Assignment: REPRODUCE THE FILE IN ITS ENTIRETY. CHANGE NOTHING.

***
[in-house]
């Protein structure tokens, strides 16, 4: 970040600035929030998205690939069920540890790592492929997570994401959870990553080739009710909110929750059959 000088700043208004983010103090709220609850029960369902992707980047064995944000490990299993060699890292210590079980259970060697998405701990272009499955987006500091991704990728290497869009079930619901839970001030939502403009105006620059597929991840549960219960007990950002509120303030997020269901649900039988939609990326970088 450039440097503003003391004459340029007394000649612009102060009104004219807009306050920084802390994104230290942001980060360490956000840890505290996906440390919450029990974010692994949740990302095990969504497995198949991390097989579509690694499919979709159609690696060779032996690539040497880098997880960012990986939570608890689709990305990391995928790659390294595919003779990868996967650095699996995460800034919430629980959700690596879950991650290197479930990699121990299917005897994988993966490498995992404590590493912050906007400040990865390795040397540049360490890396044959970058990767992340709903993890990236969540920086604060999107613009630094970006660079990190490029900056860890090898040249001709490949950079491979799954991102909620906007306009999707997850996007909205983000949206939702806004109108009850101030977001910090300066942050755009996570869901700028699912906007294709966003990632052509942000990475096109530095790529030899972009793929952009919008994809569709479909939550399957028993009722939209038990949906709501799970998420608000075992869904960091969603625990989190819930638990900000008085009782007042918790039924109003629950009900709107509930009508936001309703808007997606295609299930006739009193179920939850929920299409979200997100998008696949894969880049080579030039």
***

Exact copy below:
[in-house]
């Protein structure tokens, strides 16, 4: 970040600035929030998205690939069920540890790592492929997570994401959870990553080739009710909110929750059959 000088700043208004983010103090709220609850029960369902992707980047064995944000490990299993060699890292210590079980259970060697998405701990272009499955987006500091991704990728290497869009079930619901839970001030939502403009105006620059597929991840549960219960007990950002509120303030997020269901649900039988939609990326970088 450039440097503003003391004459340029007394000649612009102060009104004219807009306050920084802390994104230290942001980060360490956000840890505290996906440390919450029990974010692994949740990302095990969504497995198949991390097989579509690694499919979709159609690696060779032996690539040497880098997880960012990986939570608890689709990305990391995928790659390294595919003779990868996967650095699996995460800034919430629980959700690596879950991650290197479930990699121990299917005897994988993966490498995992404590590493912050906007400040990865390795040397540049360490890396044959970058990767992340709903993890990236969540920086604060999107613009630094970006660079990190490029900056860890090898040249001709490949950079491979799954991102909620906007306009999707997850996007909205983000949206939702806004109108009850101030977001910090300066942050755009996570869901700028699912906007294709966003990632052509942000990475096109530095790529030899972009793929952009919008994809569709479909939550399957028993009722939209038990949906709501799970998420608000075992869904960091969603625990989190819930638990900000008085009782007042918790039924109003629950009900709107509930009508936001309703808007997606295609299930006739009193179920939850929920299409979200997100998008696949894969880049080579030039």